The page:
Oh, and Mike Applebee and Caesar Valenzano, who both looked like they were on death’s door after the failed assault on The Vampire, get turned into a robotic centaur and man with a cyborg lobster claw respectively. Great stuff!


Cibopaths are individuals who have the strange power to know the origins of anything they eat. For example, if they eat an apple, they know what tree the apple came from and where it grew. If they eat a steak, they get all the gruesome details of how the cow died in order to become a steak. Further, cibopaths can acquire the strengths and abilities of those things they consume. So, if they go so far as taking enough bites out of a person who has other food-related powers, then the cibopath will acquire that other food-related power also.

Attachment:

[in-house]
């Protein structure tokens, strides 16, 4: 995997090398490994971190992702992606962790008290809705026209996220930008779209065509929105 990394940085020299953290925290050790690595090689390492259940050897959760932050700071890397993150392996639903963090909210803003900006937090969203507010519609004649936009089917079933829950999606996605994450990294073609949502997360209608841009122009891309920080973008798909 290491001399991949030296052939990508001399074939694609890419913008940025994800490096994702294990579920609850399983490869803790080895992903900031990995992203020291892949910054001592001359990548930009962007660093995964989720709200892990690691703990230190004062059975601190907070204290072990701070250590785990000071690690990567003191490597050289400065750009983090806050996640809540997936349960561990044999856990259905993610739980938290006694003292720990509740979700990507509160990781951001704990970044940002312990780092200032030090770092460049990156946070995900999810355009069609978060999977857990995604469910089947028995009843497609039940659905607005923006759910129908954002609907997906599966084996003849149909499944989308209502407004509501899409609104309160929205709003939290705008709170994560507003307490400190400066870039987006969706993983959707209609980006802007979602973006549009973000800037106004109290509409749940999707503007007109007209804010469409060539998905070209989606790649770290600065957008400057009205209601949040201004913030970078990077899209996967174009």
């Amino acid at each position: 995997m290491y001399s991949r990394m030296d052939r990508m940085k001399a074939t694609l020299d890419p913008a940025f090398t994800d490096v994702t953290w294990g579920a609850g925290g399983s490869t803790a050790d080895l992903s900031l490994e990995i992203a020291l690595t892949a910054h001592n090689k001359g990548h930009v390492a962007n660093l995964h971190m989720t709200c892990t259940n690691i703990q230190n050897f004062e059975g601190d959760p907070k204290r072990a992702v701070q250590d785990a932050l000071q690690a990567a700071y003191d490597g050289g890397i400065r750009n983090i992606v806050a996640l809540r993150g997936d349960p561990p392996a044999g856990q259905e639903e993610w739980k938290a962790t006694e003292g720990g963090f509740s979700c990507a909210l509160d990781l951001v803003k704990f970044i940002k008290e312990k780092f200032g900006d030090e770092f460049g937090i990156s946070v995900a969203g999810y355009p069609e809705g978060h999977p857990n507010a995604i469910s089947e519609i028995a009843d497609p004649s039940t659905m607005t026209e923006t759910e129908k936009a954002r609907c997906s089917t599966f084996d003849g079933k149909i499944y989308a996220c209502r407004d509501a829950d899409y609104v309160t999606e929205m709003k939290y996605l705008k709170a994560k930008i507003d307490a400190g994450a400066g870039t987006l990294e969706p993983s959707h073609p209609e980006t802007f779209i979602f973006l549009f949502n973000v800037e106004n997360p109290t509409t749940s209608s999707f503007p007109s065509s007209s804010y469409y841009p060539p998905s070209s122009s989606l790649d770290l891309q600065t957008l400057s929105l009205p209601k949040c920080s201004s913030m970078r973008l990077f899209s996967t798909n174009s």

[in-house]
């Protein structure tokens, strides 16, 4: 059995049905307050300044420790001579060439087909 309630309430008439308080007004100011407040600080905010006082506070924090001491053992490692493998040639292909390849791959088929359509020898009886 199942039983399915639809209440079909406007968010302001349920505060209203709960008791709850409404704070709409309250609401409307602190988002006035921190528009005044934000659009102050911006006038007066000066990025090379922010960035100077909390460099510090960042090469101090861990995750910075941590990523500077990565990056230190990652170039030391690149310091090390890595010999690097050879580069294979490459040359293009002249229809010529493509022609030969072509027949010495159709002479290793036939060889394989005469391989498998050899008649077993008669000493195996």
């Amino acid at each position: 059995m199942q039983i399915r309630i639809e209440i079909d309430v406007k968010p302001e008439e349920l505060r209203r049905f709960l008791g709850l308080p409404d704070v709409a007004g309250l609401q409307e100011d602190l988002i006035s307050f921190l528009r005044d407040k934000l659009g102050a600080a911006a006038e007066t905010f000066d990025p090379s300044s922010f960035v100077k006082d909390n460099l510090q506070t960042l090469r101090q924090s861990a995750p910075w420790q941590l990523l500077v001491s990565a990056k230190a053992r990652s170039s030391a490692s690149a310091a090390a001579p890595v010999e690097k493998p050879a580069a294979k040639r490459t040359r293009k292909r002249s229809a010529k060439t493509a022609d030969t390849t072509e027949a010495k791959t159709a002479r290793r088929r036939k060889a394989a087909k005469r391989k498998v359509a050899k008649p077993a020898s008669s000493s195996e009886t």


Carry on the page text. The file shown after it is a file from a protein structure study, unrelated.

There are four known cibopaths: Tony Chu, Mason Savoy, Olive Chu and The Vampire. Of the four, The Vampire is the primary antagonist of the Chew series. He has been hunting down every person with food-related powers, all around the world, to kill and consume them in order to acquire a new power.

The Vampire is responsible for the murder of Tony’s sister, Toni Chu (who had the food-related power to see into the future of those she takes a bite out of). Toni left a piece of her toe for her brother to consume, so she could communicate to him (by him eating her toe) after she gets murdered. In that exchange, she whispered something into Tony’s ear telling him how to defeat The Vampire, but we don’t get to see what she said until this volume.